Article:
Taking Salvador Dali Seriously

The World and I, September 2004 | Go to article overview

Taking Salvador Dali Seriously


Salvador Dali never met a stunt he didn't like. In "Dali: Mass Culture," the exhibition in Madrid marking the centenary of the Spanish artist's birth, he can be seen hamming it up in TV commercials for Braniff Airlines (now defunct), Alka Seltzer (still fizzing), and other U.S. products.

There are pages from the New York Daily News cleverly altered into The Dali News, and samples of his more memorable fantasy fashion creations, such as women's hats in the shape of a lobster or a telephone.

Also on show are his wine label design for Chateau Mouton Rothschild, several Vogue and Town & Country magazine covers with the Dali signature, his print ads for Bergdorf Goodman and Johnson's Wax, and his illustrations for de luxe editions of Dante's The Divine Comedy, Goethe's Dr. Faustus, Cervantes' Don Quixote, and the Bible. There are photographs of Dali in some of his weird and wonderful get-ups, including his hat in the shape of half an egg surmounted with the figures of Castro and Pollux.

The exhibition's large cinema section ranges from his 1920s work with Spanish director Luis Bunuel for Andalusian Dog and L'Age d'Or to his Oscar-winning dream sequences for Alfred Hitchcock's picture Spellbound, to some remarkable art work for a surrealist cartoon project entitled "Destino," which, however, was not made until some 50 years later. There is also a poster (not used) for Laurence Olivier's film version of Shakespeare's King Richard III.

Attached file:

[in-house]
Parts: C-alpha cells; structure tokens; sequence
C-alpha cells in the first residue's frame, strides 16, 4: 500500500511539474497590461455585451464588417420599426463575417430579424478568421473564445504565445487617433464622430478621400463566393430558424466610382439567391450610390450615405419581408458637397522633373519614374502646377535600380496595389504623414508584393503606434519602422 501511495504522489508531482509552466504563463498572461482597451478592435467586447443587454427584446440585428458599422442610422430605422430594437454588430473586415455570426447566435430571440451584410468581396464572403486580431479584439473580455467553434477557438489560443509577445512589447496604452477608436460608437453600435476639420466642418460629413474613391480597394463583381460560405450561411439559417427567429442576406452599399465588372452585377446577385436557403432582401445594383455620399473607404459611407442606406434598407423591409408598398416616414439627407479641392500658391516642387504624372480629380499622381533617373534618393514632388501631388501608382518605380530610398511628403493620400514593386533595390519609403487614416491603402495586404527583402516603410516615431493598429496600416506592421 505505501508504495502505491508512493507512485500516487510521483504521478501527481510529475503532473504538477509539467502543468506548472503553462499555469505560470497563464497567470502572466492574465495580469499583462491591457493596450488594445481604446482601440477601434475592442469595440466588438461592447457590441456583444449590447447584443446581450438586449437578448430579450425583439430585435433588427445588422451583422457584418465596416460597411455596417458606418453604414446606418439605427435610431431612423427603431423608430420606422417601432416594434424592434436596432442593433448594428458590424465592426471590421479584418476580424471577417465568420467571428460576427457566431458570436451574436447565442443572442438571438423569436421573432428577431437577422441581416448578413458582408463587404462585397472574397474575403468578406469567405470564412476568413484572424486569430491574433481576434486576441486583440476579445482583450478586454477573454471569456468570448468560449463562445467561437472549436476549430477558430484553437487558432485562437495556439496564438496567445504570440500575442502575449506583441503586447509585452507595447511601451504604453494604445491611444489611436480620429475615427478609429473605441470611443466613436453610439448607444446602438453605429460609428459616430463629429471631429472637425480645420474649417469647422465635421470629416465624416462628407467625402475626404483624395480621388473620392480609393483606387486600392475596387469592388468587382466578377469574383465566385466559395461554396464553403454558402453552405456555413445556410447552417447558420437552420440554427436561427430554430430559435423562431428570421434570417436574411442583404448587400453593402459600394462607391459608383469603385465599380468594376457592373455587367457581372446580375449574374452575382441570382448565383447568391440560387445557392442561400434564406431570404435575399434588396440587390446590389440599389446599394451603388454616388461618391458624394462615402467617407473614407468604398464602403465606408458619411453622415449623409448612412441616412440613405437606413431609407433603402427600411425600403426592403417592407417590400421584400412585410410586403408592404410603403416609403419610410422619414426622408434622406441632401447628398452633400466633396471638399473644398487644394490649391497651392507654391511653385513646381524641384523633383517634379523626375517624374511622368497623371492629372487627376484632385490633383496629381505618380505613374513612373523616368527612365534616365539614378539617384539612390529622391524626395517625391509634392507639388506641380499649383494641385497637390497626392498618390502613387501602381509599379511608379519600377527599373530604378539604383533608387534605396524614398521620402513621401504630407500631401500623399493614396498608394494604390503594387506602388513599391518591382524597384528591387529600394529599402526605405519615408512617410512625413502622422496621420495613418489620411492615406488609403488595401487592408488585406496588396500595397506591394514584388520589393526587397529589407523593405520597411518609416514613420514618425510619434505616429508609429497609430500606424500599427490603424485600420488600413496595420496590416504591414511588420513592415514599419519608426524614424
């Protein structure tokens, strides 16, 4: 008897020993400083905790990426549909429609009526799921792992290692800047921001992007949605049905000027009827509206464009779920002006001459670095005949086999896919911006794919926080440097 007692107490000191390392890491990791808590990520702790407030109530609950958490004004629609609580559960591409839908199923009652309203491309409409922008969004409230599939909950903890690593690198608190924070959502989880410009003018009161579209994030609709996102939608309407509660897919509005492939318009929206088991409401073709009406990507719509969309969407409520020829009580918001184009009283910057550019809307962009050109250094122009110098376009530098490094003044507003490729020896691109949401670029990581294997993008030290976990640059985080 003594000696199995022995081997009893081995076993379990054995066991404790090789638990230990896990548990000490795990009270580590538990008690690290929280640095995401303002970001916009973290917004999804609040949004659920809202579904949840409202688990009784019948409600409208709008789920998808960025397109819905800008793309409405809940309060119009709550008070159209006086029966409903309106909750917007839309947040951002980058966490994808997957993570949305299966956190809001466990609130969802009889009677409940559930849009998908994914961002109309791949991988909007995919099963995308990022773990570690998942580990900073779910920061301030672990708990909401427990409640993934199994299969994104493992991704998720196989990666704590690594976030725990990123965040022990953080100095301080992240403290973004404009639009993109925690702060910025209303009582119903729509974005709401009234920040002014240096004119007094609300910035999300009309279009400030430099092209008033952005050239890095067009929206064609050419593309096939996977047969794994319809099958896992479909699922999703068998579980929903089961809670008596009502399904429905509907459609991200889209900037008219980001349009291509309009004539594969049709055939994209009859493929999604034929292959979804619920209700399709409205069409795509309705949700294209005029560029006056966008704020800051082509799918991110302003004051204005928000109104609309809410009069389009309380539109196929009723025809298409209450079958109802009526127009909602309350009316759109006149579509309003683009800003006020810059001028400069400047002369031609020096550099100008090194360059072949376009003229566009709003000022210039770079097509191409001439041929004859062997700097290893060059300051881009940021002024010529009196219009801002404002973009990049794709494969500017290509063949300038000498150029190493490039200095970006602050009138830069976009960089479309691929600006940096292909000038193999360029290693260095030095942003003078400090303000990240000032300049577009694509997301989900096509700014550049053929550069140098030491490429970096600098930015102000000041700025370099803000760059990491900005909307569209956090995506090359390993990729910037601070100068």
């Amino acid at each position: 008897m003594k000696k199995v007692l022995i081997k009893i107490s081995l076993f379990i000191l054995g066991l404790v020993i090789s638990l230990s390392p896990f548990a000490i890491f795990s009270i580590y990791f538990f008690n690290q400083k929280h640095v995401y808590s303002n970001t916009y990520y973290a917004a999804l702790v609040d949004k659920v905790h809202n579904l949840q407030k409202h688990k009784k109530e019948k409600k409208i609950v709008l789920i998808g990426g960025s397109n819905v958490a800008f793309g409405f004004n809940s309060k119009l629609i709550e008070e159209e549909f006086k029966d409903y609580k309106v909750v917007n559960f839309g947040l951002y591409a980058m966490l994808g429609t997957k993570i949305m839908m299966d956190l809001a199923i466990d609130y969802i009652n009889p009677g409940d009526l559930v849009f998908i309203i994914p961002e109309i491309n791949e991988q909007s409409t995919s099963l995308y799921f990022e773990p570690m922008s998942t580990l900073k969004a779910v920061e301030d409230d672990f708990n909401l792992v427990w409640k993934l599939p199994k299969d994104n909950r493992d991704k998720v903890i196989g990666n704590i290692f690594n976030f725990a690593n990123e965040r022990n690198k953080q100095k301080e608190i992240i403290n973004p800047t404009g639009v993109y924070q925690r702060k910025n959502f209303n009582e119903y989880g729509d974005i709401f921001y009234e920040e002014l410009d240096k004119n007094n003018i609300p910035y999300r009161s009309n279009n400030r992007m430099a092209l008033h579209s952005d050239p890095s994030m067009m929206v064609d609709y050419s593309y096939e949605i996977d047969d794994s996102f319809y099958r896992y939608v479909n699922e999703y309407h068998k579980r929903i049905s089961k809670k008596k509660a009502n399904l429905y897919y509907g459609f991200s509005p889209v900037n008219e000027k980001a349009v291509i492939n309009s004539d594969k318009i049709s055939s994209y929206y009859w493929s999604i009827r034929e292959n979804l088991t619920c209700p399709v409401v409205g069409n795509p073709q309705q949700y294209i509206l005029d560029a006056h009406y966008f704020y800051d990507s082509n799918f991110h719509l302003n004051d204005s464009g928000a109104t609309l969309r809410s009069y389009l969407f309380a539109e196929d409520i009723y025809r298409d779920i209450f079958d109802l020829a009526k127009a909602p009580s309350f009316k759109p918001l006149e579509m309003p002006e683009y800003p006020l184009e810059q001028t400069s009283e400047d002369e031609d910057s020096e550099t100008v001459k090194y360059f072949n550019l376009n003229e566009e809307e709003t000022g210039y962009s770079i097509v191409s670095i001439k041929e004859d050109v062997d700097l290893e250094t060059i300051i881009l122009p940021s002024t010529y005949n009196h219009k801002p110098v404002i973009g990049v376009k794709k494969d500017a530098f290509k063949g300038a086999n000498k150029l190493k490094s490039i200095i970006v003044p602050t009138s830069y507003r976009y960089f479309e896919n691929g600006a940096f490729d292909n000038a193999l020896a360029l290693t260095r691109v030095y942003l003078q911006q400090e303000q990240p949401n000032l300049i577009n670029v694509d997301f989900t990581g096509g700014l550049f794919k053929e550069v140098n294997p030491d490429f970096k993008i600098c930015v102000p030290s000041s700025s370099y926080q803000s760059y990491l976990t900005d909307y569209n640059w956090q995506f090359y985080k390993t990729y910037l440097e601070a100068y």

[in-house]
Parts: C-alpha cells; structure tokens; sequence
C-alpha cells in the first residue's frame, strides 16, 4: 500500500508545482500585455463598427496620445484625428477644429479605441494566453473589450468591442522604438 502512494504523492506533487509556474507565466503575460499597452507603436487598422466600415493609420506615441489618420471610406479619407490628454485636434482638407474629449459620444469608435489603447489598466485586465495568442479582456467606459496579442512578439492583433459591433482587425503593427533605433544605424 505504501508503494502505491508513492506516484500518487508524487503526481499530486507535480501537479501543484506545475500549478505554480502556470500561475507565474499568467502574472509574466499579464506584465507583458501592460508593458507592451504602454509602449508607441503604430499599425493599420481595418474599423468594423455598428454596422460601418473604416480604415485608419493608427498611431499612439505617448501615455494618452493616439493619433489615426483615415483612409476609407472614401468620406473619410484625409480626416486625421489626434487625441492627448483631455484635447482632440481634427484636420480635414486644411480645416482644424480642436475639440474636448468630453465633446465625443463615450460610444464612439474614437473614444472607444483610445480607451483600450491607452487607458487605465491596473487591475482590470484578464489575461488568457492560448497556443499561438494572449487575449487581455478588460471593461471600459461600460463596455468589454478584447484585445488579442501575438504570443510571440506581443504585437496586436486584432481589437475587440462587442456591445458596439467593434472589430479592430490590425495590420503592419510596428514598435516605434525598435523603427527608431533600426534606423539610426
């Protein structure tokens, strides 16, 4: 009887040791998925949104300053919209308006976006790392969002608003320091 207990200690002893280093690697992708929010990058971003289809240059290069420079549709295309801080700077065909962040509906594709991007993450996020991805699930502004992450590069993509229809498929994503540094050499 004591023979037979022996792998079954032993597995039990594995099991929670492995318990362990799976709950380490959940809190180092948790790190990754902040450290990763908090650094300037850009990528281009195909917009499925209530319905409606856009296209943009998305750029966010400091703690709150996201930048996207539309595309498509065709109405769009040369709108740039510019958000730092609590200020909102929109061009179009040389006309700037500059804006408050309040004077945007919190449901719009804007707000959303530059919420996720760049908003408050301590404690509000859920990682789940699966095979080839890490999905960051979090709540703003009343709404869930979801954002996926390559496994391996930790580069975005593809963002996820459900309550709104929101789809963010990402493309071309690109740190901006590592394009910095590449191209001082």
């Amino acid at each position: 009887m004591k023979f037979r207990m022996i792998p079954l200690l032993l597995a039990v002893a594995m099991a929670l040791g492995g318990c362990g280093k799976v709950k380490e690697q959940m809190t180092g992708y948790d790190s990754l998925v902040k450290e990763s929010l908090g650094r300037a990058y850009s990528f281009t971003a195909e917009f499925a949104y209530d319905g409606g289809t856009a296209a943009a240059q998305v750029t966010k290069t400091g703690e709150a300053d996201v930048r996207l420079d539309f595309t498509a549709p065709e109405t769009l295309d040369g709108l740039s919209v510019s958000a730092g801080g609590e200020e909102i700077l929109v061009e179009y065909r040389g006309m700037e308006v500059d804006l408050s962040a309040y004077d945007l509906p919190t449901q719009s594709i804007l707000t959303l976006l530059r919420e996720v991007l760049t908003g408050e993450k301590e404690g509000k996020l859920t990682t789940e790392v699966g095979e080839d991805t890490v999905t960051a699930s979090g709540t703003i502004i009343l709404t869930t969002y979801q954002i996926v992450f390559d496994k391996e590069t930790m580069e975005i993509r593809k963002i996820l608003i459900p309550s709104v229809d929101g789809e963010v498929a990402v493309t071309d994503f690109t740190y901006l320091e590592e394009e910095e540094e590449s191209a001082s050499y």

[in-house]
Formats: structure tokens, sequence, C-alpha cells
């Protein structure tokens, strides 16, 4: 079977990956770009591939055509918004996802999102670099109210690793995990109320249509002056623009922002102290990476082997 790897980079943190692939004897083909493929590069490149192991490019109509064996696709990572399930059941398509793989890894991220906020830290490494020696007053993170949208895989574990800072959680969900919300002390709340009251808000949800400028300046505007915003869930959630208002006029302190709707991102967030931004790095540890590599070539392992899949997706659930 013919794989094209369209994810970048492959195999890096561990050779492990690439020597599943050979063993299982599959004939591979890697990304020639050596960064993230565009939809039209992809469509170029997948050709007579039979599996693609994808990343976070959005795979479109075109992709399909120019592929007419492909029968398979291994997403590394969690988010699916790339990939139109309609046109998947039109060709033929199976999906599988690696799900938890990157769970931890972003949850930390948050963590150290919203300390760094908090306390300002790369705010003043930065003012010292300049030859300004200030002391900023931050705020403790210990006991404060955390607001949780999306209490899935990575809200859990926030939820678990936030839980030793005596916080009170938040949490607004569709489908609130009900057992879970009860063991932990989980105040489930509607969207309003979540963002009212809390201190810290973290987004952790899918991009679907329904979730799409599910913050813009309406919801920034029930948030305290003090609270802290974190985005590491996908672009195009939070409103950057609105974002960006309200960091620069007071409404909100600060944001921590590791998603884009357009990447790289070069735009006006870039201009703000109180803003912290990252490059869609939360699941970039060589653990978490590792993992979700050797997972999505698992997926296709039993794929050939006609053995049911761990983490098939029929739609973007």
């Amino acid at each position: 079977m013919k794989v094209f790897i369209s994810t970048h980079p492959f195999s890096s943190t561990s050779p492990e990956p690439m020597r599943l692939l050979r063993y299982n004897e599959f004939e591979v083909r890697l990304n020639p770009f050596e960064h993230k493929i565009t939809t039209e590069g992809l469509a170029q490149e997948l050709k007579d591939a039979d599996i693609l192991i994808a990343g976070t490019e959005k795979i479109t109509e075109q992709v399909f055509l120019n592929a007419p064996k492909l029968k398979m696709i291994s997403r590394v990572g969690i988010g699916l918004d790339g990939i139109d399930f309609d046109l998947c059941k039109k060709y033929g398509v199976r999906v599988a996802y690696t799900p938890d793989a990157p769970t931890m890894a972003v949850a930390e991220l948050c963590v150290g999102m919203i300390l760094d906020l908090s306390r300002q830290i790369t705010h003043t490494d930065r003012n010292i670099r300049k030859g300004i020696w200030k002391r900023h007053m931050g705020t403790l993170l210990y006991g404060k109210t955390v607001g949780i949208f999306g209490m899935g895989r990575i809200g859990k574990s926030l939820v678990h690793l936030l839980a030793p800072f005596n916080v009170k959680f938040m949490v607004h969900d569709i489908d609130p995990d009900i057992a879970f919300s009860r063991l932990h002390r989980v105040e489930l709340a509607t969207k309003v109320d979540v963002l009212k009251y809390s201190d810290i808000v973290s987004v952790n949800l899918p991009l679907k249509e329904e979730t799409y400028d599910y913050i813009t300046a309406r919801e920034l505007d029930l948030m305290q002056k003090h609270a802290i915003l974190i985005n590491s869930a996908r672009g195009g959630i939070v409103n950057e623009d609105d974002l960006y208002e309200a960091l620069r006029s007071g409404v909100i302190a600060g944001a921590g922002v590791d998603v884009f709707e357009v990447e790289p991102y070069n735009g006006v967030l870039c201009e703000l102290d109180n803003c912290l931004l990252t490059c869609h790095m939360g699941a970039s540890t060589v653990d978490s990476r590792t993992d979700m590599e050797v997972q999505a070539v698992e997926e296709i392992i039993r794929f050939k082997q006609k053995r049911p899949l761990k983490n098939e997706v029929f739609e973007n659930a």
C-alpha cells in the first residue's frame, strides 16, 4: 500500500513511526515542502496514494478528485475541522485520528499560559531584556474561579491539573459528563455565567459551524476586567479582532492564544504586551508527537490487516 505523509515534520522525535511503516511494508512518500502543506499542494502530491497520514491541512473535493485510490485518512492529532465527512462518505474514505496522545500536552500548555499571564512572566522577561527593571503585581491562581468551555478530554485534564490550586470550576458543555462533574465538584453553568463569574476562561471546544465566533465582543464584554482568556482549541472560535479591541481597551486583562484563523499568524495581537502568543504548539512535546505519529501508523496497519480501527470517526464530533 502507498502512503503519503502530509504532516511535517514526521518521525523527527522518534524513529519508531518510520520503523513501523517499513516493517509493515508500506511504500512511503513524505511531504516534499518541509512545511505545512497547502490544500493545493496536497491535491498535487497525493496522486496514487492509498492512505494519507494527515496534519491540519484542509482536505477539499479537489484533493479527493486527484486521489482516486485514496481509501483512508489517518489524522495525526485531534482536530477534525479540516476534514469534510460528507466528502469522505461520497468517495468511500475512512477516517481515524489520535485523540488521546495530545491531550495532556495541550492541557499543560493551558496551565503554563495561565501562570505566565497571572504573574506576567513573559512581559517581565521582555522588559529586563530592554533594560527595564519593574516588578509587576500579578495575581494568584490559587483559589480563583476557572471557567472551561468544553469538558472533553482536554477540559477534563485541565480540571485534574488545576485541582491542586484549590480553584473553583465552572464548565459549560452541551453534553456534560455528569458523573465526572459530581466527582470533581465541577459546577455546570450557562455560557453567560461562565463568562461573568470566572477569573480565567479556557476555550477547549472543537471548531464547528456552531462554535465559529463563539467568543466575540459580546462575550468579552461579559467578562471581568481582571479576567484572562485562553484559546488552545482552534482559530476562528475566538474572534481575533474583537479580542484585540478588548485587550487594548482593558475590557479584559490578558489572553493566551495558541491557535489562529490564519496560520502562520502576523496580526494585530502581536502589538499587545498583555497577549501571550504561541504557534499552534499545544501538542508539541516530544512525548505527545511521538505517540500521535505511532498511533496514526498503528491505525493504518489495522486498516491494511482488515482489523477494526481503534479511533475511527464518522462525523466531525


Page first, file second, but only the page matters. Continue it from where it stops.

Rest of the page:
"Dali: Mass Culture" is a wide-ranging, sprawling, meticulously compiled multimedia show described by its curator, Feliz Fanes, as "a new look at Dali." The aim is to track the artist's fascination with the growing twentieth-century phenomenon of mass culture--"the other culture," in Fanes' phrase--and through it to arrive at a better understanding and appreciation of Dali's art.

Dali was no reclusive genius, the exhibition is saying (as if we didn't know). He had a complex, creative relationship with the modern world, and that relationship enriched his "serious" art. The artistic genius that makes him one of the great painters of the twentieth century is on display in the show, but scantily. A scattering of paintings make that connection. Poetry in America (1944), complete with Coca-Cola bottle, shows what he can do, but generally "Dali: Mass Cuture" is a useful sidebar to a main show that isn't there. …

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